Home Actual Cash Value vs. Replacement Cost


WRITTEN BY: Mark Romero

UPDATED: SEPTEMBER 27, 2022 | 1 MIN READ

The next time you find yourself examining the declarations page of a home insurance policy, be sure to read the fine print to learn about how you would be reimbursed in the future for property loss. 

Generally, on the declarations page of an insurance policy, it will explain whether your specific policy covers the Replacement Cost of a personal item or its Actual Cash Value.

This minor distinction may not seem like a big deal now, but the disparity in cash reimbursement may be the difference between being able to replace your home and not! 

If you’re not cautious, it’s easy to end up with an insurance policy that won’t replace your home or belongings at the cost that you would have personally valued them.

After reading this article, you’ll have learned about:

  • How Actual Cash Value is Calculated
  • Depreciation and its Relationship to Actual Cash Value
  • How Replacement Value is Calculated
  • Actual Cash Value Concerns & Considerations

Actual Cash Value & Replacement Cost: An Example

For example, let’s consider Bob Johnson, a fictional character who purchased a Condominium for $250,000 brand new in 2010 that’s now only worth $225,000 in 2020 due to wear and outstanding projects. In 2020 Bob’s home is involved in a flood that leaves his 10-year-old condo with plenty of life destroyed!   

If Bob’s homeowners insurance policy states that his replacement coverage is based on Actual Cash Value, Bob will get a check for $225,000 to replace his condominium.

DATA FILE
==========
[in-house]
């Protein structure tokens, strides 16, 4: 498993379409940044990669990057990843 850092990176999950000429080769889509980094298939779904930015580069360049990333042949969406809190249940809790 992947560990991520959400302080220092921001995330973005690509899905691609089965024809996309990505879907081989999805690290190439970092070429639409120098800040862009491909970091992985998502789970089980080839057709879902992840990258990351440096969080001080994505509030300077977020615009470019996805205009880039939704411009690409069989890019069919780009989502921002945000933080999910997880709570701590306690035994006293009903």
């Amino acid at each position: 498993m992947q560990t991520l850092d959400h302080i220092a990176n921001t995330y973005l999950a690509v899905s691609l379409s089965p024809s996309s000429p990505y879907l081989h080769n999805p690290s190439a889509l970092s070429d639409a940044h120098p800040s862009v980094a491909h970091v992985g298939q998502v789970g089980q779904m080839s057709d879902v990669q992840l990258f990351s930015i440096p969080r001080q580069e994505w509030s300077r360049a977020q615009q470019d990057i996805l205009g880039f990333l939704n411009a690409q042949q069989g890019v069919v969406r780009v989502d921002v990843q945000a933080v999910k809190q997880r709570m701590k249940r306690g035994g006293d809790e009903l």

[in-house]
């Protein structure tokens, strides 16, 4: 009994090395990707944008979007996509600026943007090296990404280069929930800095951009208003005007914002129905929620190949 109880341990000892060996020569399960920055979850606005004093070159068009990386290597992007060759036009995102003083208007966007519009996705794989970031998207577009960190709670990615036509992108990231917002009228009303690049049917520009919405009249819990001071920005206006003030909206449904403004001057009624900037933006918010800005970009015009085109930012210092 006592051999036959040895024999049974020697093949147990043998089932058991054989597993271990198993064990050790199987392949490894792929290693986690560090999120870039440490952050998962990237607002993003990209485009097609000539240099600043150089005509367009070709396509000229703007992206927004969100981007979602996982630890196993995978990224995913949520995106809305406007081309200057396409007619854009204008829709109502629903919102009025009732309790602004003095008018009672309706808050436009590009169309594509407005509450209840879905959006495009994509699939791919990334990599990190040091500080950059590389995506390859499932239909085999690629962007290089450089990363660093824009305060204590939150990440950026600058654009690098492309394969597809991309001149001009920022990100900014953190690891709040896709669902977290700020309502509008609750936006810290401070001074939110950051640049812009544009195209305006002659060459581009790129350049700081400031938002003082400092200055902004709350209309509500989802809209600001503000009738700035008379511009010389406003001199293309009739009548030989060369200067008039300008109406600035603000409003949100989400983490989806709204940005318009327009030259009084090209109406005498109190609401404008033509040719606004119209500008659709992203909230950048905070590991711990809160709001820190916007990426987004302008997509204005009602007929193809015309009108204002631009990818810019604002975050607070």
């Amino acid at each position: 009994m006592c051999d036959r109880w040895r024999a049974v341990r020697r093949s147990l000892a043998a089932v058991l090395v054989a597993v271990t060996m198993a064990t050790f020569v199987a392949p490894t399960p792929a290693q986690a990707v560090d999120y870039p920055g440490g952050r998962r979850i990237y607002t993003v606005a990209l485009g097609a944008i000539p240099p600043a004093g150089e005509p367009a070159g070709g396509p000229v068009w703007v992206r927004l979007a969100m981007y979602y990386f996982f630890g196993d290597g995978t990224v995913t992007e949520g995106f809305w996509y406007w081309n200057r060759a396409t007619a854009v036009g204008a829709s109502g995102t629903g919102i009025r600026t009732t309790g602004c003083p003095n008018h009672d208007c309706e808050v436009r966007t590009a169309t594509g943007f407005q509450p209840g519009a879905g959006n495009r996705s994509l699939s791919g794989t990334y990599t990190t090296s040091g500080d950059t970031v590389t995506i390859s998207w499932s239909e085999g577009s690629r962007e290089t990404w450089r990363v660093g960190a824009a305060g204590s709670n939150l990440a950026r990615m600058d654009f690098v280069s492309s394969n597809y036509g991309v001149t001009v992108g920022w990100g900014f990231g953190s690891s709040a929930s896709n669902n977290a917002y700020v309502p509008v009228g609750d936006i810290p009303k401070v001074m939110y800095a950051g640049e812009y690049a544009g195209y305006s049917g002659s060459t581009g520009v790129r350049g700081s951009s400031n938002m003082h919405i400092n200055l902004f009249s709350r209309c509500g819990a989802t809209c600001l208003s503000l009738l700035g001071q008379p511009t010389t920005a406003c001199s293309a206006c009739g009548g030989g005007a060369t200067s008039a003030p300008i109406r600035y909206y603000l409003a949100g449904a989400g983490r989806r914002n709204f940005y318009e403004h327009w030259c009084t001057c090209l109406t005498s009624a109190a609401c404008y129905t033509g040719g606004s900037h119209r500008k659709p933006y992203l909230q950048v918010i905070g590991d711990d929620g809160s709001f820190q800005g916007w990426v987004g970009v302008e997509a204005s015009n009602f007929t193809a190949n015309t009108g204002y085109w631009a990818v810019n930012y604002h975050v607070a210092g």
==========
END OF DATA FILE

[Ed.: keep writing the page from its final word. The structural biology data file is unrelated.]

While $225,000 accurately represents what Mr. Johnson’s condo was worth when it was flooded, the check will not allow him to purchase a new home of equal quality to the one he bought in 2010.

In contrast, if Bob’s homeowners insurance policy stated that his coverage was Replacement Cost based, he would get a check closer to $250,000, allowing him to purchase a new home of similar size and build quality to the one that had been flooded. 

After considering this example, you may ask: “Why would anyone choose Actual Cash Value over Replacement Cost?” The answer always comes down to recurring monthly costs, budget, and value of the insured property.

Typically, a policy based on Replacement Cost will have steeper premiums, which can turn many buyers away who don’t fully understand the repercussions in the case of an expensive loss. 

Actual Cash Value and How It’s Calculated

Actual Cash Value (ACV) of a lost item is typically calculated by subtracting depreciation due to wear and tear combined with age from that item’s full original value. Therefore, by definition, the Actual Cash Value of any personal item will be less than the initial purchase cost.

Understanding ACV helps to understand depreciation.

The Actual Cash Value of your item can also be considered Depreciated Value at the Time of Loss.

It’s easy to understand depreciation yearly or monthly once you have established a house or personal item’s salvaged value. 

For example, if you purchase a hot tub for $5,000 brand new that’s expected to be worth $1,000 after ten years of wear and tear, you can calculate the monthly or yearly depreciation by dividing the value by time. 

In this example, you would divide $4,000 (the loss in value over time) by ten years or 120 months, giving you an approximate depreciation rate of $400/year or $33.33/month. 

In this example, if your property insurance policy states that replacement is calculated off of Actual Cash Value, each year you have owned the hot tub before the loss would subtract $400 from the final check you could receive.